12: Modified Long-Axis In-Plane Ultrasound Versus Short-Axis Out-of-Plane Ultrasound For Radial Arterial Cannulation:A Prospective Randomized Controlled Trial
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Posted 04 Sep 2019

Modified Long-Axis In-Plane Ultrasound Versus Short-Axis Out-of-Plane Ultrasound For Radial Arterial Cannulation:A Prospective Randomized Controlled Trial
947 downloads medRxiv anesthesia

Jiebo Wang, Liangcheng Zhang, Qijian Huang, Zhongmeng Lai, Guohua Wu, Lei Lin, Junle Liu, Xianfeng Weng

BACKGROUNDGiven a low first-pass success rate of the conventional SAX (short-axis) or LAX (long-axis) approach, ultrasound-guided radial artery cannulation in adults with radial artery diameter less than 2.2 mm may be still challenging. OBJECTIVETo assess the efficacy of modified long-axis in-plane(M-LAIP) versus short-axis out-of-plane (SAOP) or conventional palpation(C-P) approaches for ultrasound-guided radial artery cannulation. DESIGNA prospective, randomized and controlled trial. SETTINGOperating room in a tertiary university hospital, from 1 July 2018 to 24 November 2018. PATIENTSA total of 201 patients (age 18 to 85 years, the diameter of the radial artery less 2.2 mm) were included. Patients with history of forearm surgery, ulnar artery occlusion, abnormal Allen test, etc, were excluded from this study. INTERVENTIONSAll patients were randomized 1:1:1 to M-LAIP, SAOP or C-P. MAIN OUTCOME MEASURESThe primary outcome was the cannulation success rate. Secondary outcomes included first location time and cannulation time, number of attempts. RESULTSThe cannulation success rate was significantly higher in the M-LAIP group than in the SAOP group or C-P group (first success rate: 80.3% vs 53.8% or 33.8%; p =0.000; total success rate: 93.9% vs 78.5% or 50.8%; p =0.000). First location time (s) was significantly longer in the M-LAIP group compared with the SAOP group (31(28-35[12-44]) vs 15(14-17[10-21]); p =0.000) and the C-P group (31(28-35[12-44]) vs 12(8-13.5 [6-37]); p =0.000). However, the time of cannulation in the M-LAIP group (29(24-45[16-313])) was significantly shorter than that in the SAOP group (45(28.5-135.5[14-346]), p =0.002) and in the C-P group(138(27-308[12-363]), p =0.000). The number of attempts decreased in the M-LAIP group compared with SAOP or C-P group (1.29{+/-}0.63 vs 1.8{+/-}0.89 or 2.22{+/-}0.93, p =0.000). CONCLUSIONThe M-LAIP procedure for ultrasound-guided radial artery cannulation can offer a higher success rate of the first-attempt and total cannulation, fewer attempts and less time of cannulation. TRIAL REGISTRATIONThe study was registered at ClinicalTrials.gov (http://www.chictr.org.cn/index.aspx, number: ChiCTR-IOR-17011474).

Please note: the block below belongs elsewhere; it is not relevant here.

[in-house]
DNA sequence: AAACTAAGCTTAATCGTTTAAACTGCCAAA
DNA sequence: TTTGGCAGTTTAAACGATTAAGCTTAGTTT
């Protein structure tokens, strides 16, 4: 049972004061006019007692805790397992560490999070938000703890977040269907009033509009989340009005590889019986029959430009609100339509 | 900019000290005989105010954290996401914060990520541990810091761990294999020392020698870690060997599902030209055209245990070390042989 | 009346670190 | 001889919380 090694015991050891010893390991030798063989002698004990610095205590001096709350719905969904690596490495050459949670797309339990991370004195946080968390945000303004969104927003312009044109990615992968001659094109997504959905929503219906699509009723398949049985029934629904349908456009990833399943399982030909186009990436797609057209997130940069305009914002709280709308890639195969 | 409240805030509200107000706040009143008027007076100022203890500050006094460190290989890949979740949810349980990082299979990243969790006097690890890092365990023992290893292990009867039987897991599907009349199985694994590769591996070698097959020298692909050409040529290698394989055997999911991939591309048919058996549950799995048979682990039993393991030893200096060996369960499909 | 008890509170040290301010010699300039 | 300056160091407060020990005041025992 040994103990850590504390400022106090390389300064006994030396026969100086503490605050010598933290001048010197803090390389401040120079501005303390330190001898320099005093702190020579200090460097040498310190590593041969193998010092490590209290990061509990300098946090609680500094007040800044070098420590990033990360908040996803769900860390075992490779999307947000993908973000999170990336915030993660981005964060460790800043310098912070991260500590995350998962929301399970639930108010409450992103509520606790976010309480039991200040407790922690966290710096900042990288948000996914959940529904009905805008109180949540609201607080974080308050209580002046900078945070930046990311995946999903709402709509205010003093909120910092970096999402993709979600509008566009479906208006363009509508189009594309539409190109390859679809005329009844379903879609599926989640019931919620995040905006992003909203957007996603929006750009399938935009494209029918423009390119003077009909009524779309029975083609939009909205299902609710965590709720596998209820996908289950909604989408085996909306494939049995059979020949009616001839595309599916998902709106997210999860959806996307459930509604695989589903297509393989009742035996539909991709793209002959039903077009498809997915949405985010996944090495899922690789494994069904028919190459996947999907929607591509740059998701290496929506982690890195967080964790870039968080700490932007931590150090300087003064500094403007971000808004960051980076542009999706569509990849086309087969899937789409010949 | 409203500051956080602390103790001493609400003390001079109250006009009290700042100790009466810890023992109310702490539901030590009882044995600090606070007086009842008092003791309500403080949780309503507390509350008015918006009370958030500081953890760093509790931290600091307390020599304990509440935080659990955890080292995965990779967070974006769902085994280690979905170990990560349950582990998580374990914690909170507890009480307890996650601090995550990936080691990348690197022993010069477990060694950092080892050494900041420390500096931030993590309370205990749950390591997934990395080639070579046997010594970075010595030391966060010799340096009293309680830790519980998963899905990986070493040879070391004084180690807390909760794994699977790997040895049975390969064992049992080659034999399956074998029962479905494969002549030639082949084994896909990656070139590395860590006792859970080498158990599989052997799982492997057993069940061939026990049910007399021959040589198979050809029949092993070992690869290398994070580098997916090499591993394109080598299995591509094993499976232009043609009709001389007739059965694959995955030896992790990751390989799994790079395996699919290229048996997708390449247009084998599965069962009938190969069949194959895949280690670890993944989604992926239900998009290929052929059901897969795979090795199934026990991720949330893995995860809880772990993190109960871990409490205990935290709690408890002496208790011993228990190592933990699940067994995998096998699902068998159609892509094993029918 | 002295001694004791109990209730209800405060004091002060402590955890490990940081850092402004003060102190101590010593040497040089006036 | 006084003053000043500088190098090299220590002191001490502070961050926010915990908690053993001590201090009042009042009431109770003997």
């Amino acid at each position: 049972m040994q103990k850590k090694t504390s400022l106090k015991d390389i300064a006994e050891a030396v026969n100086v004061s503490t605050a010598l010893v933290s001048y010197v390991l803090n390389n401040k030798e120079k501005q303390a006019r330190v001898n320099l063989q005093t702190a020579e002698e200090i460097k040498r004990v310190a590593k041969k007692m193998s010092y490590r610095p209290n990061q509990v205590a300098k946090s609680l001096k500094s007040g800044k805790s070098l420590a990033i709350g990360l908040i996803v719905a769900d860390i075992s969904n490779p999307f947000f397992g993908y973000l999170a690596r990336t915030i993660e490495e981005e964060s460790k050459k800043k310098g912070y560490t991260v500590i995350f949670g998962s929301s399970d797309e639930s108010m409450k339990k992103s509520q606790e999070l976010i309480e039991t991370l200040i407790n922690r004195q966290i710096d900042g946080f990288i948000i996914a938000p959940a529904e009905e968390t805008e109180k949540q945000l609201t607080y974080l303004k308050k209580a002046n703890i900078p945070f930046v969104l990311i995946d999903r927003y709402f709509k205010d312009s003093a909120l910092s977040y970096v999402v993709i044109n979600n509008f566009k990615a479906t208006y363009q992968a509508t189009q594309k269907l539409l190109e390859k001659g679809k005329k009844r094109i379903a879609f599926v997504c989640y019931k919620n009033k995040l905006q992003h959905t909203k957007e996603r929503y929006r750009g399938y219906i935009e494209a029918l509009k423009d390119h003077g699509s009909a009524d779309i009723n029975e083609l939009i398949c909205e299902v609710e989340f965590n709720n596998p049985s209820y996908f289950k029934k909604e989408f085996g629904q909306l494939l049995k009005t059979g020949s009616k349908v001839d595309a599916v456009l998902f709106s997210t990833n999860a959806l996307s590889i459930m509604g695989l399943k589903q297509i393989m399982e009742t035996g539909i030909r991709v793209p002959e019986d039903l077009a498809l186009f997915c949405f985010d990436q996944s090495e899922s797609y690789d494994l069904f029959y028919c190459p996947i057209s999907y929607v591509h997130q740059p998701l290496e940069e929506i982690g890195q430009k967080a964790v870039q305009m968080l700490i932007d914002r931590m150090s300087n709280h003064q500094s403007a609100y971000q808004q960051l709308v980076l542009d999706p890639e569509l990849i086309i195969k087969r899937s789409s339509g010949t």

13: Estimation of the number of general anesthesia cases based on a series of nationwide surveys on Twitter during COVID-19 in Japan: A statistical analysis
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Posted 12 May 2020

Estimation of the number of general anesthesia cases based on a series of nationwide surveys on Twitter during COVID-19 in Japan: A statistical analysis
946 downloads medRxiv anesthesia

Yosuke Fujii, Hiroki Daijo, Kiichi Hirota

Coronavirus disease (COVID-19), caused by severe acute respiratory syndrome coronavirus 2 (SARS-CoV-2), was first reported in Wuhan, Hubei, China, and has since spread to more than 200 other countries at the time of writing. In light of this situation, the Japanese Government declared a state of emergency in seven regions of Japan on the April 7, 2020 under the provisions of the law. The medical care delivery system has been under pressure. Although various surgical societies have published guidelines on which to base their surgical decisions, it is not clear how general anesthesia has been performed and will be performed in Japan. Social networks such as Twitter are becoming a part of society, as various information is accumulated on the web. One of the services provided by Twitter is a voting function-Twitter Polls-through which anonymous surveys can be conducted. We analyzed the results of a series of surveys on Twitter on the status of operating restrictions using a mathematical model, and public data provided by the Japanese Government were used to estimate the current and future changes in the number of general anesthesia performed in Japan. The number of general anesthesia was estimated as 2.77*104 cases per week on 2nd May 2020 and 0.68*104 cases in 24 weeks.

14: A Novel Multi-ventilation Technique to Split Ventilators
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Posted 05 May 2020